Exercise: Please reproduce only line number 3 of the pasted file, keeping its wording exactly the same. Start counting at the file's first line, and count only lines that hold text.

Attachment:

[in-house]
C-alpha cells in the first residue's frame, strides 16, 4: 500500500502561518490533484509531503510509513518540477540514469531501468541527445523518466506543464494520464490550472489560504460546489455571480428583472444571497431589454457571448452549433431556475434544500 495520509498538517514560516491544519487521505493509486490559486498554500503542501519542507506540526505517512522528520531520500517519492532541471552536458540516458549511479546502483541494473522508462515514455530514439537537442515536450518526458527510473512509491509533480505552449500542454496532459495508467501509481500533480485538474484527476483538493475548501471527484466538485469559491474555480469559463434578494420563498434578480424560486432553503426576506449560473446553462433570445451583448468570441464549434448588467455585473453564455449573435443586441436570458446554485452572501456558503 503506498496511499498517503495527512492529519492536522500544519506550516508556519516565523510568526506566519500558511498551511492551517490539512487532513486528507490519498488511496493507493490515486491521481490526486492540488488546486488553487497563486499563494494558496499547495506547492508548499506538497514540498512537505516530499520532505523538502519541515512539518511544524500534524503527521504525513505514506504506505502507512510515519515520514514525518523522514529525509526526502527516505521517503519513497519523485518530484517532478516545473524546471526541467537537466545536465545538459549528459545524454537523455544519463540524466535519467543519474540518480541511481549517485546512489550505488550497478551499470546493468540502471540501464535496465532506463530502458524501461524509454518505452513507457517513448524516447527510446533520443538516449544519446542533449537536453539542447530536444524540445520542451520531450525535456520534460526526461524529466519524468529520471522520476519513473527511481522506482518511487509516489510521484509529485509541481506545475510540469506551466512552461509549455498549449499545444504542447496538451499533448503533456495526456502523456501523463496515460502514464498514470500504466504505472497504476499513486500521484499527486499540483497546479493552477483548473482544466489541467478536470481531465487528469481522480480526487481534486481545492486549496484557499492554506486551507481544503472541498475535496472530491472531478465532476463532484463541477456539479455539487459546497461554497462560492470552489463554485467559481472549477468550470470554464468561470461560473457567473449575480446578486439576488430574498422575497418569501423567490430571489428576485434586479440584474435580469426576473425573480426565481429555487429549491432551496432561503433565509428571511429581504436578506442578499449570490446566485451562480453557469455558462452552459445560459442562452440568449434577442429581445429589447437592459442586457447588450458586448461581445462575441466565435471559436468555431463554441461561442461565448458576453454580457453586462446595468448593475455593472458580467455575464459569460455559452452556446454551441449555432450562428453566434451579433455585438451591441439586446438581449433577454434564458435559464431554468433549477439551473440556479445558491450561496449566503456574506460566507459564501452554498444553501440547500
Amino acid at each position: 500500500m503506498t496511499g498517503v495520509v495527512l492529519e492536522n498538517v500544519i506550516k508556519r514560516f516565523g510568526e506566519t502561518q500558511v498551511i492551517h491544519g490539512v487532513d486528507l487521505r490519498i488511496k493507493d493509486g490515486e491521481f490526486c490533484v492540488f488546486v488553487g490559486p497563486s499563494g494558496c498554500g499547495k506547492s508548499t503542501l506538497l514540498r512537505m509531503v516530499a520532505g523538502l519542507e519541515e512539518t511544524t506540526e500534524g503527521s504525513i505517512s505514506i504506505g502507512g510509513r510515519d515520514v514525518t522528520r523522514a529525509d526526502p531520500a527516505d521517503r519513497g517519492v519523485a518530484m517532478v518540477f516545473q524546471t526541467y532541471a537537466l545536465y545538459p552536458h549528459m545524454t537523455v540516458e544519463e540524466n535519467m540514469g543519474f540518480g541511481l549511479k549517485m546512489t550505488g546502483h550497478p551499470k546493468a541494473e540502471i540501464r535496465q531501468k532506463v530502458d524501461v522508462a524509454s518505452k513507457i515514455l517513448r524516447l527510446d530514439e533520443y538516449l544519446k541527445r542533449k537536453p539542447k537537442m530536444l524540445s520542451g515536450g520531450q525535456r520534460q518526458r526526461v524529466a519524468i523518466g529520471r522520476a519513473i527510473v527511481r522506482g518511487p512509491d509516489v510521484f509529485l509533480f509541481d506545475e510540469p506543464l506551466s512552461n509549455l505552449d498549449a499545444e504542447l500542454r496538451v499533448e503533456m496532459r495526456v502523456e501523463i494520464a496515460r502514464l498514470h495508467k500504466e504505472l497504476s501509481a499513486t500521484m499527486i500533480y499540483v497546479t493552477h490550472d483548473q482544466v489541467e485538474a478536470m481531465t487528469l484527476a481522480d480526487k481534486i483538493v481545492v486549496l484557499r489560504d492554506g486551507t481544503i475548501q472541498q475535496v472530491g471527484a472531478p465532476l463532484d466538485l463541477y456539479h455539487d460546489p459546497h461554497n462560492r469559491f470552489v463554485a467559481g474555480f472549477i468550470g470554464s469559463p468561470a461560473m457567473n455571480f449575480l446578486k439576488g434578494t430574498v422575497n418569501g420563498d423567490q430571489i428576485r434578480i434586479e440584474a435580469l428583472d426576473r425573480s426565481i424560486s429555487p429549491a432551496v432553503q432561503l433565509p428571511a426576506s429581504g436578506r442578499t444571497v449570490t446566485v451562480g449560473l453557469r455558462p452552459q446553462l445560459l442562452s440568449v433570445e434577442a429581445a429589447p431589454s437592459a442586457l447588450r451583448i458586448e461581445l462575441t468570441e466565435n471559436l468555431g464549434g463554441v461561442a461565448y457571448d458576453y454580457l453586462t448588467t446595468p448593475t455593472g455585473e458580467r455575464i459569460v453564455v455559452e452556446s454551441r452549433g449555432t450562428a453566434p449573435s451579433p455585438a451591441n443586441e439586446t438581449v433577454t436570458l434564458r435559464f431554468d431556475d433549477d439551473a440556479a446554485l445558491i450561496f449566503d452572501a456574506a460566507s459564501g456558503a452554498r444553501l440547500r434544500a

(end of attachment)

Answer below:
Amino acid at each position: 500500500m503506498t496511499g498517503v495520509v495527512l492529519e492536522n498538517v500544519i506550516k508556519r514560516f516565523g510568526e506566519t502561518q500558511v498551511i492551517h491544519g490539512v487532513d486528507l487521505r490519498i488511496k493507493d493509486g490515486e491521481f490526486c490533484v492540488f488546486v488553487g490559486p497563486s499563494g494558496c498554500g499547495k506547492s508548499t503542501l506538497l514540498r512537505m509531503v516530499a520532505g523538502l519542507e519541515e512539518t511544524t506540526e500534524g503527521s504525513i505517512s505514506i504506505g502507512g510509513r510515519d515520514v514525518t522528520r523522514a529525509d526526502p531520500a527516505d521517503r519513497g517519492v519523485a518530484m517532478v518540477f516545473q524546471t526541467y532541471a537537466l545536465y545538459p552536458h549528459m545524454t537523455v540516458e544519463e540524466n535519467m540514469g543519474f540518480g541511481l549511479k549517485m546512489t550505488g546502483h550497478p551499470k546493468a541494473e540502471i540501464r535496465q531501468k532506463v530502458d524501461v522508462a524509454s518505452k513507457i515514455l517513448r524516447l527510446d530514439e533520443y538516449l544519446k541527445r542533449k537536453p539542447k537537442m530536444l524540445s520542451g515536450g520531450q525535456r520534460q518526458r526526461v524529466a519524468i523518466g529520471r522520476a519513473i527510473v527511481r522506482g518511487p512509491d509516489v510521484f509529485l509533480f509541481d506545475e510540469p506543464l506551466s512552461n509549455l505552449d498549449a499545444e504542447l500542454r496538451v499533448e503533456m496532459r495526456v502523456e501523463i494520464a496515460r502514464l498514470h495508467k500504466e504505472l497504476s501509481a499513486t500521484m499527486i500533480y499540483v497546479t493552477h490550472d483548473q482544466v489541467e485538474a478536470m481531465t487528469l484527476a481522480d480526487k481534486i483538493v481545492v486549496l484557499r489560504d492554506g486551507t481544503i475548501q472541498q475535496v472530491g471527484a472531478p465532476l463532484d466538485l463541477y456539479h455539487d460546489p459546497h461554497n462560492r469559491f470552489v463554485a467559481g474555480f472549477i468550470g470554464s469559463p468561470a461560473m457567473n455571480f449575480l446578486k439576488g434578494t430574498v422575497n418569501g420563498d423567490q430571489i428576485r434578480i434586479e440584474a435580469l428583472d426576473r425573480s426565481i424560486s429555487p429549491a432551496v432553503q432561503l433565509p428571511a426576506s429581504g436578506r442578499t444571497v449570490t446566485v451562480g449560473l453557469r455558462p452552459q446553462l445560459l442562452s440568449v433570445e434577442a429581445a429589447p431589454s437592459a442586457l447588450r451583448i458586448e461581445l462575441t468570441e466565435n471559436l468555431g464549434g463554441v461561442a461565448y457571448d458576453y454580457l453586462t448588467t446595468p448593475t455593472g455585473e458580467r455575464i459569460v453564455v455559452e452556446s454551441r452549433g449555432t450562428a453566434p449573435s451579433p455585438a451591441n443586441e439586446t438581449v433577454t436570458l434564458r435559464f431554468d431556475d433549477d439551473a440556479a446554485l445558491i450561496f449566503d452572501a456574506a460566507s459564501g456558503a452554498r444553501l440547500r434544500a